Asked by Lauren Harrison, from Harvard Kennedy School Author: John Campbell
The exploitation of Congo's vast resources by competing elites and militaries for personal enrichment promotes insecurity and stymies development. Only very strong Western and African public outcry and a change in China's nonintervention approach might open the possibilities for change.
Electoral instability and insurrectionary violence may once again afflict the Democratic Republic of Congo. Joshua Marks of the National Endowment for Democracy proposes steps the United States can take to prevent these scenarios from occurring and, if they occur, mitigate their potential consequences.
With the death toll in the eastern Democratic Republic of Congo likely exceeding six million, the UN peacekeeping force needs beefing up, and both the Rwandan and Congolese governments should punish nationals guilty of violence against civilians, says CFR's John Campbell.
In this New York Times op-ed, Nicholas Kristof, who has been profiling the ongoing violence in eastern Congo against civilians, laments that the international response to this humanitarian crisis has been "pathetic," citing the 5.4 million people that have died in the conflict since April 2007 and urging the international community to show more compassion toward Congo.
This module features teaching notes by Independent Consultant for International Development and Foreign Policy Anthony W. Gambino, author of Congo: Securing Peace, Sustaining Progress, along with other resources to supplement the text. This Council Special Report addresses the country's social, economic, and security challenges and recommends two priorities for U.S. policy: combating insecurity in the east and promoting sustainable development.
Adam Hochschild emphasizes four major factors that continuously cause conflict in Congo: long-standing antagonism between certain ethnic groups, the 1994 Rwandan genocide, vast wealth in natural resources, and lastly, a vast population--65 million--in an area as big as the United States east of the Mississippi.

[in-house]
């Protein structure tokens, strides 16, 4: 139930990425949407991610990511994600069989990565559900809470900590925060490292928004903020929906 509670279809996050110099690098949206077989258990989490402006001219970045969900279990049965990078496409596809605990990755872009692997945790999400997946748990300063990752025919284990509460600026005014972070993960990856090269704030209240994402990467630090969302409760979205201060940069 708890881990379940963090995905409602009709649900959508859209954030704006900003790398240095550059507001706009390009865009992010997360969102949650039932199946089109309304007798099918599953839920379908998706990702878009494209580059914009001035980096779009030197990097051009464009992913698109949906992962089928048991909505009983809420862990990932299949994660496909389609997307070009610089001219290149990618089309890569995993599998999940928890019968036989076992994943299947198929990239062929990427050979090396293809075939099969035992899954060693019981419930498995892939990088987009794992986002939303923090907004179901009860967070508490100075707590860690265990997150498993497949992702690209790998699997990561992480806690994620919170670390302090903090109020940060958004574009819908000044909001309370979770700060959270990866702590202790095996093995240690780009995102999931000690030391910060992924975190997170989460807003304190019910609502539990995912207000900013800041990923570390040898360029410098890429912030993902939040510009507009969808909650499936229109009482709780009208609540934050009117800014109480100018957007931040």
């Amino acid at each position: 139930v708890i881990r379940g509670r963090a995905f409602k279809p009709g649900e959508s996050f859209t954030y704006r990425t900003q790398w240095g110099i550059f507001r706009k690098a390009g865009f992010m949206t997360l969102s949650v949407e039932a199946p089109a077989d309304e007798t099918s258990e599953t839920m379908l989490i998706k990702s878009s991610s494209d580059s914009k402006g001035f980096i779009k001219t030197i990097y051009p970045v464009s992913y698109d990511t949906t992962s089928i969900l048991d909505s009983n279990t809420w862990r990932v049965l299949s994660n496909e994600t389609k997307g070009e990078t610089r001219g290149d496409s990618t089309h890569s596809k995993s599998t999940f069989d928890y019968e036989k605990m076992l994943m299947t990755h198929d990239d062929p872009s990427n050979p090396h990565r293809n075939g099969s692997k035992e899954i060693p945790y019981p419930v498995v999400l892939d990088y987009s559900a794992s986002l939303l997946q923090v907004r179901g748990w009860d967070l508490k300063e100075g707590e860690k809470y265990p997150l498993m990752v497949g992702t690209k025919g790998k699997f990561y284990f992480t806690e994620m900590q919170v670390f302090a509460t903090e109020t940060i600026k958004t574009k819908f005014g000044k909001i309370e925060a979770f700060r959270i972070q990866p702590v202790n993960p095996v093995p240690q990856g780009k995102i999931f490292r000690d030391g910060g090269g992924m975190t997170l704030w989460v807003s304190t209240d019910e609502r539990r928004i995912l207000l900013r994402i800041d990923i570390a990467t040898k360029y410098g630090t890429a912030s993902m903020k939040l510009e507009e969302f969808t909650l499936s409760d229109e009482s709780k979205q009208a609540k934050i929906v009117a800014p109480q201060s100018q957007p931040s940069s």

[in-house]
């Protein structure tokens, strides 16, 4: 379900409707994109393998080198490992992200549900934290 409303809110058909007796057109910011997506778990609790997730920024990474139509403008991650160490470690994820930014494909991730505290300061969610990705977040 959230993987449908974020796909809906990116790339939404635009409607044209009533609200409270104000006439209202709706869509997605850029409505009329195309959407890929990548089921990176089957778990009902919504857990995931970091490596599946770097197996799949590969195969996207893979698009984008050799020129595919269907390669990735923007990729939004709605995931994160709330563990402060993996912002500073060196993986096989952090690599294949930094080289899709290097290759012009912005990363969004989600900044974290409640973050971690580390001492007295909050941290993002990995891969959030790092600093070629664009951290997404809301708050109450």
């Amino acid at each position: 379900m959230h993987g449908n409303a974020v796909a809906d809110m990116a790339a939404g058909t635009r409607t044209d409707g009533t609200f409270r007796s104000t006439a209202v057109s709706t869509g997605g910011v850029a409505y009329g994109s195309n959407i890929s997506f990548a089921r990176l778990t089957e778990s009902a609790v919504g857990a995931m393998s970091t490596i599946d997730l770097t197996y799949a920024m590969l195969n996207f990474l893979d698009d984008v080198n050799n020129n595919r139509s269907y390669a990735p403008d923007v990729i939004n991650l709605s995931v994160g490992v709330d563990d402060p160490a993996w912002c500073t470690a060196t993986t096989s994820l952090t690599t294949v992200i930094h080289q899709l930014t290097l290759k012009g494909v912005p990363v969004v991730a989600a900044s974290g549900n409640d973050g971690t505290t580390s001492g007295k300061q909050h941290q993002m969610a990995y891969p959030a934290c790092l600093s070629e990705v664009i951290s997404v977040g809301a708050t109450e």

This International Crisis Group report examines the failed attempts of the past to dismantle the Democratic Forces for the Liberation of Rwanda (FDLR)--an insurgency with roots that go back to the 1994 genocide in Rwanda--and recommends a new approach to help end great civilian suffering and restore state authority in the eastern Congo.
International Crisis Group Africa Report 2009 outlines five priorities for a successful peacebuilding strategy for the eastern Congo including a credible and comprehensive disarmament strategy and a security system reform with a new focus on building capacity and accountability in the Kivus as well as Orientale province.
Listen to Anthony W. Gambino, an independent consultant for international development and foreign policy, discuss securing peace in the Congo with students as part of CFR's Academic Conference Call series.
This report lays out a thoughtful agenda for U.S. policy toward the Democratic Republic of Congo, arguing that what happens there should matter to the United States—for humanitarian reasons as well as economic and strategic ones.
The Council on Foreign Relations' David Rockefeller Studies Program—CFR's "think tank"—is home to more than seventy full-time, adjunct, and visiting scholars and practitioners (called "fellows"). Their expertise covers the world's major regions as well as the critical issues shaping today's global agenda. Download the printable CFR Experts Guide.